President Trump’s budget proposal—America First: A Budget Blueprint to Make America Great Again—proposes deep cuts to many agencies, and the U.S. Department of Labor (DOL) is one of them. For that agency, Trump is proposing a 21 percent budget cut that could have a substantial impact on the agency’s operating capabilities.
If passed in its current form, the cut would reduce the DOL budget to $9.6 billion in 2018, compared with $12.2 billion in 2017. According to reporting in The Atlantic, the DOL is one of the budget’s biggest losers and will be facing a budget smaller than any it has had since the early 1980s.
How those cuts will be applied is unclear, but if they follow the President’s Executive Orders, they will likely reduce regulatory burdens on corporations. That could be good news for business owners who increasingly become targets of DOL investigations, but nothing is certain at this point.
E-Verify Gets a Boost
The President’s budget also calls for $15 million to fund improvements to E-Verify, the Internet-based system that reports on legal working status using Social Security Administration and Department of Homeland Security databases. Because it can streamline the process by which employers perform legally mandated verifications, many business owners view it as a benefit rather than an additional burden.
A Society of Human Resources Management (SHRM) survey, conducted in fall 2016, found that 83 percent of respondents either strongly or somewhat supported a national requirement for E-Verify. While a few respondents expressed concerns with it, many suggested it could become even more valuable. Per the SHRM report, improvements that would increase support for E-Verify included:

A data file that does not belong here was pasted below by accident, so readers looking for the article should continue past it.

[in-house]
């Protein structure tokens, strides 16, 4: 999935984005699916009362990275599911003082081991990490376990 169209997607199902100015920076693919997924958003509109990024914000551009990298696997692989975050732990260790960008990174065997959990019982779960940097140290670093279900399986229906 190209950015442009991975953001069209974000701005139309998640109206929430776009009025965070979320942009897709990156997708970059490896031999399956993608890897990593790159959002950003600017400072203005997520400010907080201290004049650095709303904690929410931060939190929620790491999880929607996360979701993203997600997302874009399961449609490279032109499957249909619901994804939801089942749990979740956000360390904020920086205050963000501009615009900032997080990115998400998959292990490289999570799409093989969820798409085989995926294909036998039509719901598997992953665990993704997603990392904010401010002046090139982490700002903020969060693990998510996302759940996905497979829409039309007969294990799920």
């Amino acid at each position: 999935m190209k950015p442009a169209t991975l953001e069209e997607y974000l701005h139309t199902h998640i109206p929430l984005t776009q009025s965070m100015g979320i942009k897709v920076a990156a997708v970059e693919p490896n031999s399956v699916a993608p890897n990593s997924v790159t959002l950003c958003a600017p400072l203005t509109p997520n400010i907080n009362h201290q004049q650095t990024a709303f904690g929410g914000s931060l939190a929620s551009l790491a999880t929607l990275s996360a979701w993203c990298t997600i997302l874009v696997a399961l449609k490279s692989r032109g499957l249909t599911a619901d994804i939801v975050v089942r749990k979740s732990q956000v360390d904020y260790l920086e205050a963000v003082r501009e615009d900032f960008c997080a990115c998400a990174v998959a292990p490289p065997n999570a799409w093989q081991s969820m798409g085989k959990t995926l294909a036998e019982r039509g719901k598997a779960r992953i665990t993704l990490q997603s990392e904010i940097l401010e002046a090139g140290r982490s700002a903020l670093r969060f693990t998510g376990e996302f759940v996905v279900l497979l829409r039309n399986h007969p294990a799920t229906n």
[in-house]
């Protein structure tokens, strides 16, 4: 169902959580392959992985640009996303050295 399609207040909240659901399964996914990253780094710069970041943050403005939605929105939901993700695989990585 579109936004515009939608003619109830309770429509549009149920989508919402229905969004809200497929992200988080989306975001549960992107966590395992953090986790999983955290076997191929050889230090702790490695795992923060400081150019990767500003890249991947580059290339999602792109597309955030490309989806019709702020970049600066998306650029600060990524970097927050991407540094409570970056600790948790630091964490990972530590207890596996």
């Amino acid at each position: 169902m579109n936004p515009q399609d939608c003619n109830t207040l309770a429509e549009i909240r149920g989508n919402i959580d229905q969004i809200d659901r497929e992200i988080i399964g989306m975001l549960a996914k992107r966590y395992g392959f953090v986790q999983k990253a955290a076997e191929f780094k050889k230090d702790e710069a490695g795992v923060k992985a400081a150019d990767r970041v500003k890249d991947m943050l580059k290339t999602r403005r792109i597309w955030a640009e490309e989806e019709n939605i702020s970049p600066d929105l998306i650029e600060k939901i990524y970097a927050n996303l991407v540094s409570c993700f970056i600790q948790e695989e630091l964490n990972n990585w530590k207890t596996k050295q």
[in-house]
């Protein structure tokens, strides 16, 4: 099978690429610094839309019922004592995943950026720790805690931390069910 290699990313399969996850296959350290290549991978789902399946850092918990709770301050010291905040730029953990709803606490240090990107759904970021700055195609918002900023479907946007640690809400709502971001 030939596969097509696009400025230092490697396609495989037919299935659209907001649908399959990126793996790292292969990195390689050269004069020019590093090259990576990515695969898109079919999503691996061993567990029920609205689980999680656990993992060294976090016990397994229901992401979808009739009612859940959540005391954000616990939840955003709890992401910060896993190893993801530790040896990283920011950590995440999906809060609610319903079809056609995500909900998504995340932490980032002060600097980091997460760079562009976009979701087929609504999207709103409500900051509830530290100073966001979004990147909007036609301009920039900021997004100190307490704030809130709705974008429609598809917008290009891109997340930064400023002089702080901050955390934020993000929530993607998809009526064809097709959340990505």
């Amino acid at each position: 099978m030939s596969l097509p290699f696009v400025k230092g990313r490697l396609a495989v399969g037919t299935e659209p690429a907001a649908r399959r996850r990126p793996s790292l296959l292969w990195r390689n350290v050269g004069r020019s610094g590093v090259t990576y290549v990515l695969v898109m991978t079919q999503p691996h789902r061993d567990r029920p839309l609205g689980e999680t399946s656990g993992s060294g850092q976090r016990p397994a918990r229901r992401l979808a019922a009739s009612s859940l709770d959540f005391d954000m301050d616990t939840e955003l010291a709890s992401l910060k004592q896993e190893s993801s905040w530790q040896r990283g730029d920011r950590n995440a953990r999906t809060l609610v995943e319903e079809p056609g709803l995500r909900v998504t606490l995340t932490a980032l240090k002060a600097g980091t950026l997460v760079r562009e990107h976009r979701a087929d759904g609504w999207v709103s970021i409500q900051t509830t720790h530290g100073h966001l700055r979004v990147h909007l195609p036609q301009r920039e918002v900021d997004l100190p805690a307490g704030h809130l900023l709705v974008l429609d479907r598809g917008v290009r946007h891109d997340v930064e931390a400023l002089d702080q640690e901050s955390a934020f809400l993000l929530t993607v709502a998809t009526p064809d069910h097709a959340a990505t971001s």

- Reduces allegations of employment-based discrimination (95 percent).
- Includes a strong safe harbor to protect employers (95 percent).
- Authenticates identity as well as work status (94 percent).
- Eliminates the Form I-9 (89 percent).
Currently, the use of E-Verify is mandatory for federal contractors and subcontractors as well as some or all public or private employers in 20 states and localities. For a list of requirements by state, click here. The Department of Homeland Security maintains an extensive information resource on E-Verify, as well.
None of these outcomes are certain yet, and we will report back as we hear updates. In the meantime, Barada recommends that business owners maintain a high level of screening, hiring and workplace diligence to avoid breaking the law and potentially facing punitive action.